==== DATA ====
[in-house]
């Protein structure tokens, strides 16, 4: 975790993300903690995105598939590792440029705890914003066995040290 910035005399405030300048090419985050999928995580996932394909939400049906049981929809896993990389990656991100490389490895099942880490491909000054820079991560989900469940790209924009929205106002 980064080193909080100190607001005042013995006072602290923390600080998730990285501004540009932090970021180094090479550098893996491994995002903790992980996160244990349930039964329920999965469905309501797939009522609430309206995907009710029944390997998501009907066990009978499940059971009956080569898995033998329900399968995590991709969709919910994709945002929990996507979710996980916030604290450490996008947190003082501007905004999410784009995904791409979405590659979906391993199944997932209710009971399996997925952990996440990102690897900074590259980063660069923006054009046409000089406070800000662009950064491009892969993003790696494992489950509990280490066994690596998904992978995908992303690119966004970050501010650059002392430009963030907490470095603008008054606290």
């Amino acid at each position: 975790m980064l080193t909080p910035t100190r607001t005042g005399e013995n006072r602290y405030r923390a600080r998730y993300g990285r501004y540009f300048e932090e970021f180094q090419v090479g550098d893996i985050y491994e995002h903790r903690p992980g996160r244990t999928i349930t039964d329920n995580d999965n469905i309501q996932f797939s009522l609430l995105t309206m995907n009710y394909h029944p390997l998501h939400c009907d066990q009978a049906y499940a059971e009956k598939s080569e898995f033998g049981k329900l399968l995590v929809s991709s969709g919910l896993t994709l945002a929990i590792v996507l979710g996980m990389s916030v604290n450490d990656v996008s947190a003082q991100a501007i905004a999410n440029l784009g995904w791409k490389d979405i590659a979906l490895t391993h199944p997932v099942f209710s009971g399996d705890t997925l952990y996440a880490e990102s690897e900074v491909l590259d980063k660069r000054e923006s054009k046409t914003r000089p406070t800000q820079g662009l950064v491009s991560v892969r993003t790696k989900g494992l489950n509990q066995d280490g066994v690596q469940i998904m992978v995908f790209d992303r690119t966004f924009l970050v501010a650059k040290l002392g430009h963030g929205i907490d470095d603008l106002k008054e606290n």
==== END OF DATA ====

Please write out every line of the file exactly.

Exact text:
[in-house]
């Protein structure tokens, strides 16, 4: 975790993300903690995105598939590792440029705890914003066995040290 910035005399405030300048090419985050999928995580996932394909939400049906049981929809896993990389990656991100490389490895099942880490491909000054820079991560989900469940790209924009929205106002 980064080193909080100190607001005042013995006072602290923390600080998730990285501004540009932090970021180094090479550098893996491994995002903790992980996160244990349930039964329920999965469905309501797939009522609430309206995907009710029944390997998501009907066990009978499940059971009956080569898995033998329900399968995590991709969709919910994709945002929990996507979710996980916030604290450490996008947190003082501007905004999410784009995904791409979405590659979906391993199944997932209710009971399996997925952990996440990102690897900074590259980063660069923006054009046409000089406070800000662009950064491009892969993003790696494992489950509990280490066994690596998904992978995908992303690119966004970050501010650059002392430009963030907490470095603008008054606290």
């Amino acid at each position: 975790m980064l080193t909080p910035t100190r607001t005042g005399e013995n006072r602290y405030r923390a600080r998730y993300g990285r501004y540009f300048e932090e970021f180094q090419v090479g550098d893996i985050y491994e995002h903790r903690p992980g996160r244990t999928i349930t039964d329920n995580d999965n469905i309501q996932f797939s009522l609430l995105t309206m995907n009710y394909h029944p390997l998501h939400c009907d066990q009978a049906y499940a059971e009956k598939s080569e898995f033998g049981k329900l399968l995590v929809s991709s969709g919910l896993t994709l945002a929990i590792v996507l979710g996980m990389s916030v604290n450490d990656v996008s947190a003082q991100a501007i905004a999410n440029l784009g995904w791409k490389d979405i590659a979906l490895t391993h199944p997932v099942f209710s009971g399996d705890t997925l952990y996440a880490e990102s690897e900074v491909l590259d980063k660069r000054e923006s054009k046409t914003r000089p406070t800000q820079g662009l950064v491009s991560v892969r993003t790696k989900g494992l489950n509990q066995d280490g066994v690596q469940i998904m992978v995908f790209d992303r690119t966004f924009l970050v501010a650059k040290l002392g430009h963030g929205i907490d470095d603008l106002k008054e606290n």